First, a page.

Reasoner looked up from his file. “Sorry?” But Former Coroner Ron let silence intercede while dropping his eyes the to cold form before him.

“From the tapering seam of each wound and from the limited understanding of splatter patterns, this killer was rather stout.”

“The guy had to be a fucking midget,” Reasoner shot back.

“With exceedingly long arms,” said Former Coroner Ron. He reached over and picked up a tiny aluminum ruler and set it into the deep incision along Sandra Boyette’s neck. After days in the cooler, her wounds were clean and all but free of moisture. As Former Coroner Ron was once fond of saying, “We are all nothing but clay.”

“Look at this,” Former Coroner Ron said over his shoulder. He heard the other man’s plastic smock crinkle as he shuffled up beside him. “The entry point of the blade—here. It’s deep and secure. It’s not a graze. It dug deep, clean through the jugular leaving the victim to bleed out in seconds.”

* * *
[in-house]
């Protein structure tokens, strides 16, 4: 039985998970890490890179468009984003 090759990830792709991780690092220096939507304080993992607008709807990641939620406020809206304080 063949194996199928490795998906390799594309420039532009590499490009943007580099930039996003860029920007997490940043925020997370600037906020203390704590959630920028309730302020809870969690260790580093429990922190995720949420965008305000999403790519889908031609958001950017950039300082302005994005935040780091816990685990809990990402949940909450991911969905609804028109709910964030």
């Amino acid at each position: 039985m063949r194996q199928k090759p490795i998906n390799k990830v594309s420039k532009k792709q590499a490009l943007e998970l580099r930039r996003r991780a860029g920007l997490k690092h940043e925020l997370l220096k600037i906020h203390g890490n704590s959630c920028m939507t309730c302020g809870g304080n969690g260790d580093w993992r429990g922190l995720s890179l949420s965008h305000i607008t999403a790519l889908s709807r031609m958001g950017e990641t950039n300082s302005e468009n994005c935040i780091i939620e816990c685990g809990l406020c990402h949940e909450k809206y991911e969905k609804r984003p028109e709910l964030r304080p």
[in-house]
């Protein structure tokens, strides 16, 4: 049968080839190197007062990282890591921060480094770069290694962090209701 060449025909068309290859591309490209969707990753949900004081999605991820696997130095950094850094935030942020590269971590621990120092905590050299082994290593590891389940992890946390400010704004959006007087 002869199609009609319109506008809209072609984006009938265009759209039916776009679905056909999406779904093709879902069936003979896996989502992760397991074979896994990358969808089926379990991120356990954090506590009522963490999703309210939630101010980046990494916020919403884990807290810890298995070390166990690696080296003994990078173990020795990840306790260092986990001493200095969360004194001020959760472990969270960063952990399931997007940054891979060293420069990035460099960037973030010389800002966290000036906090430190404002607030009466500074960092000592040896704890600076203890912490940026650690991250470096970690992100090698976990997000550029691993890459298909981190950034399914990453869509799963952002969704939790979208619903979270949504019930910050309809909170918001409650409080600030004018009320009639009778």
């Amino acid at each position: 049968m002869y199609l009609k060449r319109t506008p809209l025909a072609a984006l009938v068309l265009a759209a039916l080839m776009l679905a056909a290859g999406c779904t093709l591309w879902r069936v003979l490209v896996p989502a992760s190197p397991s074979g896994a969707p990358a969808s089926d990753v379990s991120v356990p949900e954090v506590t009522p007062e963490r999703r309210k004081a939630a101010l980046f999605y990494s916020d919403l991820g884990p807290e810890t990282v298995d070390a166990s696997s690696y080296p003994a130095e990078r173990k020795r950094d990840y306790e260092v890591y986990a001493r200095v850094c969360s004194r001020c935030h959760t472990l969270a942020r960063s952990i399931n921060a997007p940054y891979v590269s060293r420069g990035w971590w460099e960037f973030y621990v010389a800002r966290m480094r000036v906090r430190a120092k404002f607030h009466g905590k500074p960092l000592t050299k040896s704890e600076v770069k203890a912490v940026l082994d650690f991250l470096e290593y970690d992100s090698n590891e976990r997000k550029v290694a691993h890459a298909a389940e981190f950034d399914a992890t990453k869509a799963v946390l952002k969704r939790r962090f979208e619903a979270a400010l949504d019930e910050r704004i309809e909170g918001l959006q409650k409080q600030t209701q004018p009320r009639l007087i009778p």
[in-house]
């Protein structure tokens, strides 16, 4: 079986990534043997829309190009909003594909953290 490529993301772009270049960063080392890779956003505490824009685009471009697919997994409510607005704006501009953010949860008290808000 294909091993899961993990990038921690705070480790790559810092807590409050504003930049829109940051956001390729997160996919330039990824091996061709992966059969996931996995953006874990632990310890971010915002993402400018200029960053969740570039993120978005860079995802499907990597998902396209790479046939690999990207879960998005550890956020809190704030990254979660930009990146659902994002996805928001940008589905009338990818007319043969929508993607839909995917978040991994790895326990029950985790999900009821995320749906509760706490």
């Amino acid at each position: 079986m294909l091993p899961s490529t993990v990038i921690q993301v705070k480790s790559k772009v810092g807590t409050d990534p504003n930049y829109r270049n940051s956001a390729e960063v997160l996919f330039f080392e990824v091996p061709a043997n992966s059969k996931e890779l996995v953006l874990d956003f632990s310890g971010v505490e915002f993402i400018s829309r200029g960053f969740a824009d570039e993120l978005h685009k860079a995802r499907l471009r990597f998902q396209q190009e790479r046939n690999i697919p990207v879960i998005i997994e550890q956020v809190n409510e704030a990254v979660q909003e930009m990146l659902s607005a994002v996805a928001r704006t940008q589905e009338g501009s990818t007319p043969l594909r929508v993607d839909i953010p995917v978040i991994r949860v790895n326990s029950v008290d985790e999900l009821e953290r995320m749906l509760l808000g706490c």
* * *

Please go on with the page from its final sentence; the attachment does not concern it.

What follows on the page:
“Your point?”

“From the angle and distribution of force demonstrated by the depth of the wound, the killer was standing flat-footed on the floor. But how could he reach? This guy is a record-holding knuckle-dragger.”

“You’re saying we’ve got a killer orangutan?”

Former Coroner Ron couldn’t help but let out a brief snort.

“You ever read Edgar Alan Poe?”

“I’m not much of a reader, Doctor,” Reasoner said looking back at his file.

“No, I don’t suppose you are…” Former Coroner Ron took in a rattled breath and rocked his bulk back on his heels. Slowly, he turned to the slab directly behind him and set his eyes on the pale little form that had once been Connie Boyette: Connie, age 6, 4 feet, ½ inches.

Where the slashes across her mother’s body followed an upward arc, the wounds covering the little girl were nearly horizontal. Former Coroner Ron again dipped the little ruler into a wound. There was no tapering to the running edge of the cut. “No doubt. The killer stood nose to nose with this little girl.”